Weekly Market Review: June 8, 2020

Weekly Market Review: June 8, 2020

110
SHARE

The S&P 500 achieved its all-time closing high (3386) on 2/19/20, then fell 33.8% (total return) before bottoming on 3/23/20 (at 2237), and now has nearly retraced its steps by gaining +43.4% (total return) as of the close of trading last week (6/05/20). At 3194, the S&P 500 has to gain just +6% to get back to its all-time closing high. It’s likely that optimism for stocks has been fueled by a belief/hope that the reopening of the U.S. economy will lead to a quick bounce-back of U.S. businesses and of American consumer spending (source: BTN Research).

All the bright folks who get paid to forecast economic results got it wrong – big time. The consensus prediction had the U.S. reporting 7.5 million job losses in May 2020. Instead, U.S. employers reported 2.5 million job gains. The government attempts each month to report how many Americans are jobless out of our national workforce of 158 million people. It does so by extrapolating the data collected from 95,000 Americans. It’s at best an inexact science. One unintended consequence of the surprise number: a third stimulus package may be put on hold by Congress, awaiting further economic data {source: Department of Labor).
Oil ministers from Saudi Arabia, Russia and the other OPEC+ countries met over the weekend to evaluate the nearly 10 million barrels per day production cut implemented by the group in May 2020. The supply cuts have worked -from its 4/30/20 closing price of just $18.84 a barrel, the U.S. oil benchmark (West Texas lntermediate1 ) has leaped to $39.55 a barrel as of last Friday’s close (6/05/20), a+ 110% price gain in just five weeks {source: NYMEX).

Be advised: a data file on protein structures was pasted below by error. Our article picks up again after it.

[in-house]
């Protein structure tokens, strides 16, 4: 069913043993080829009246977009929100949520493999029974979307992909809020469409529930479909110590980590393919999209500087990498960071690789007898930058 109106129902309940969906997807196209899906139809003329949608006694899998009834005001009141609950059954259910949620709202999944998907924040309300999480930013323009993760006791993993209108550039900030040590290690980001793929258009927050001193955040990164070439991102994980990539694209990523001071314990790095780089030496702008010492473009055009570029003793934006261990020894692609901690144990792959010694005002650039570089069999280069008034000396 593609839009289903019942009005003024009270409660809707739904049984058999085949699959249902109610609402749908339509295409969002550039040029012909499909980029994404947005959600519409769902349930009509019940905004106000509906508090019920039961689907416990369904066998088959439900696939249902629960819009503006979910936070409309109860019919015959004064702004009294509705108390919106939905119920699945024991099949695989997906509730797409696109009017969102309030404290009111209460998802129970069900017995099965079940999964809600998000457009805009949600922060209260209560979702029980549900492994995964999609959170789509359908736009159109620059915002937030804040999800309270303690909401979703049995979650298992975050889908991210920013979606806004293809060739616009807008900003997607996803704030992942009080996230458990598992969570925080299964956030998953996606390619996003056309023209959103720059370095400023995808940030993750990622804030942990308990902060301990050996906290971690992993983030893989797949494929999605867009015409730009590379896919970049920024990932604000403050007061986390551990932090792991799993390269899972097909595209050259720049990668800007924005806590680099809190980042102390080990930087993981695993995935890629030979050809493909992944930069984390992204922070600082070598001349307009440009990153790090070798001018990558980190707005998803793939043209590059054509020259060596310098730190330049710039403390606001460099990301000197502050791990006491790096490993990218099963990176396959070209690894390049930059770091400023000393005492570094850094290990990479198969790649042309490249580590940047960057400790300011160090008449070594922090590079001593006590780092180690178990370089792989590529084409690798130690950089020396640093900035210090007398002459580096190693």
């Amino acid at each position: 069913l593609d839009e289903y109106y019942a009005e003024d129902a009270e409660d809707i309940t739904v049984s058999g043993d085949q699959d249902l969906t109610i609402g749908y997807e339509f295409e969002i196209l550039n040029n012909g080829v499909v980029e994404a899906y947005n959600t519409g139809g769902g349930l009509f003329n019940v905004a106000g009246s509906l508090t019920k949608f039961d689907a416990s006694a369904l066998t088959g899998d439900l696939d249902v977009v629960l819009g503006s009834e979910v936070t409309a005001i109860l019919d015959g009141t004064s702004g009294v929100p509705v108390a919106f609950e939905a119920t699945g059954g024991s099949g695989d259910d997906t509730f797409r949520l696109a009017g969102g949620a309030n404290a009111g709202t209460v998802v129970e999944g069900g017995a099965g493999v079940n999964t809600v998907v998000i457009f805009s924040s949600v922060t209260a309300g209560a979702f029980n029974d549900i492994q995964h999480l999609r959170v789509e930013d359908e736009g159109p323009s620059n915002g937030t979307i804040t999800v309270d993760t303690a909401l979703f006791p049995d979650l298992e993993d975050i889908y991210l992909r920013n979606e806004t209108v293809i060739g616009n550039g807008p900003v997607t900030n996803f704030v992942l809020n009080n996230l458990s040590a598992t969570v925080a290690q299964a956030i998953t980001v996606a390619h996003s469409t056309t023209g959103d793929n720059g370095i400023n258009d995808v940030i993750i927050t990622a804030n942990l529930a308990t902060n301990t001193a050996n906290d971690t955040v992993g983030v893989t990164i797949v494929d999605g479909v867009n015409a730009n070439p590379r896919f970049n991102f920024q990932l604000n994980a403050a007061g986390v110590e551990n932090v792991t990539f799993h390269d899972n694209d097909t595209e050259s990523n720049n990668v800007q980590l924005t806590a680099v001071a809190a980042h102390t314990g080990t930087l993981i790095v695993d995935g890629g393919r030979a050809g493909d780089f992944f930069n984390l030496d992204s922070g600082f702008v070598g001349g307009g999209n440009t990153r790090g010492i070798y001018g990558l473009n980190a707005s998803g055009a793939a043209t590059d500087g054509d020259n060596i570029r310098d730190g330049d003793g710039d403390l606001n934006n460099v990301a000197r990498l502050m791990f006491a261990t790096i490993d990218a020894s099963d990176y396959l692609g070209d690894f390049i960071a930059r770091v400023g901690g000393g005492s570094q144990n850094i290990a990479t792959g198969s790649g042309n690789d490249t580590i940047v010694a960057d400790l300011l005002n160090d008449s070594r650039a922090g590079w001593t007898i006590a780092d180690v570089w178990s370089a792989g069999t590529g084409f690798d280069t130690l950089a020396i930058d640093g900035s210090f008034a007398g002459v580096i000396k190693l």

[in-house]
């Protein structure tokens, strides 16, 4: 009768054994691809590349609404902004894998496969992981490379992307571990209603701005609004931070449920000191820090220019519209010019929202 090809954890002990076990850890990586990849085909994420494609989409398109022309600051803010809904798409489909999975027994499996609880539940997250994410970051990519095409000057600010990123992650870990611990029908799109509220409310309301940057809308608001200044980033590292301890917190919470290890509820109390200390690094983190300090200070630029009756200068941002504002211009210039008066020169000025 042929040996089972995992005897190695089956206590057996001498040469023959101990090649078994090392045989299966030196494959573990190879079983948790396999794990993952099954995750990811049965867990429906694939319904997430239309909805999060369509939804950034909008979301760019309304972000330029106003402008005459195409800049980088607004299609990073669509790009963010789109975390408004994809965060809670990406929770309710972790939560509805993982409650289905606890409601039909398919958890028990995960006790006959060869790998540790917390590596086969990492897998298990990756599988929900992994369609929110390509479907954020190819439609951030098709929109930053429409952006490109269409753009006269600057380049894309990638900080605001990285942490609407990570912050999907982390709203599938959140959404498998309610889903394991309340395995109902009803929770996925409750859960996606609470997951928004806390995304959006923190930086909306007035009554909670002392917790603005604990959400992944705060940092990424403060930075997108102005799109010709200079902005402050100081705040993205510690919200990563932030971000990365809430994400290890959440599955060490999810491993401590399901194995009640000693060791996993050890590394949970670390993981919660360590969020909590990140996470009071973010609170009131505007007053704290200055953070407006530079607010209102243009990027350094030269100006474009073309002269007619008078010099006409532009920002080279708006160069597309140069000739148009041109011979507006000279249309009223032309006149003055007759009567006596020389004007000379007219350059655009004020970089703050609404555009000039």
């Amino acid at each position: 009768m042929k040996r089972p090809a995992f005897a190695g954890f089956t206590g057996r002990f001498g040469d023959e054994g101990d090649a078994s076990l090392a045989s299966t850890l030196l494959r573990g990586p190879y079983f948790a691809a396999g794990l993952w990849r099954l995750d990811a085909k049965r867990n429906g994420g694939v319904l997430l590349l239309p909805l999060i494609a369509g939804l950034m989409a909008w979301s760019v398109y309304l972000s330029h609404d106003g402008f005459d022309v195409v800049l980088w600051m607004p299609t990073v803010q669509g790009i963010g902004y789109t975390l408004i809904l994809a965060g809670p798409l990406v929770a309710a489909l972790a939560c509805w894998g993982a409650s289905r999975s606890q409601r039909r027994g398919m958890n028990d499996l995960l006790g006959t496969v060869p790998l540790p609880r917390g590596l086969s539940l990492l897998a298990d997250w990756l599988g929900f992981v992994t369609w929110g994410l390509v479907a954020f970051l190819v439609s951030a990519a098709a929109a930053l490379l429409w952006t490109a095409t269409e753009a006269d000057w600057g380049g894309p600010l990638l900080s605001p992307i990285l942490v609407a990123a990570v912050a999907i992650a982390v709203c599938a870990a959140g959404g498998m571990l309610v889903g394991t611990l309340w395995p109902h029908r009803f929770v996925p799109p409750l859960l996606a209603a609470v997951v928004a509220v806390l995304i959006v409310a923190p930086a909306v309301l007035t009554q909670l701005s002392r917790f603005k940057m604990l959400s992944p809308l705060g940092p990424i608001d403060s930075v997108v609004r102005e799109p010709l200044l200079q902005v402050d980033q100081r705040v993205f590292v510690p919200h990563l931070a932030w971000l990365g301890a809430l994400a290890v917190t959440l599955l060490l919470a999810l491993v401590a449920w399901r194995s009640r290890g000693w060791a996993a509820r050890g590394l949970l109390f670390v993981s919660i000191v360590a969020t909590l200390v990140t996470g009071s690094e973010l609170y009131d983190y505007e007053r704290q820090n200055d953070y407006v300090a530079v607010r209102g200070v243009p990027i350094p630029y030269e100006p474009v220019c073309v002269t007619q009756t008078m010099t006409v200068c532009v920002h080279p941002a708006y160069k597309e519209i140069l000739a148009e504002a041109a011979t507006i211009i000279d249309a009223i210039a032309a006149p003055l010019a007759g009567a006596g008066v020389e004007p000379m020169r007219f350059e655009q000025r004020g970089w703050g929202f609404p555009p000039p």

Notable Numbers for the Week:

  1. NOT BUYING IT – 39% of investors surveyed as of last Thursday 6/04/20 are “bearish” on U.S. stocks for the upcoming six months {source: American Association of Individual Investors).
  2. HIGHEST EVER – As of the end of April 2020, 43 U.S. states reported their highest unemployment rate in history. U.S. states have measured monthly jobless rates since January 1976 (source: Department of Labor).
  3. GETTING SMALLER – The median size of 903,000 new single-family homes completed in America during 2019 was 2,301 square feet. A decade earlier, the median size of 520,000 new single-family homes completed during 2009 was 2,417 square feet (source: Census Bureau).
  4. HARD HIT – Just two states – New York and New Jersey- account for 35% of the nation’s COVID-19 deaths as of last Friday morning 6/05/20 at noon ET (source: CovidTracking.com).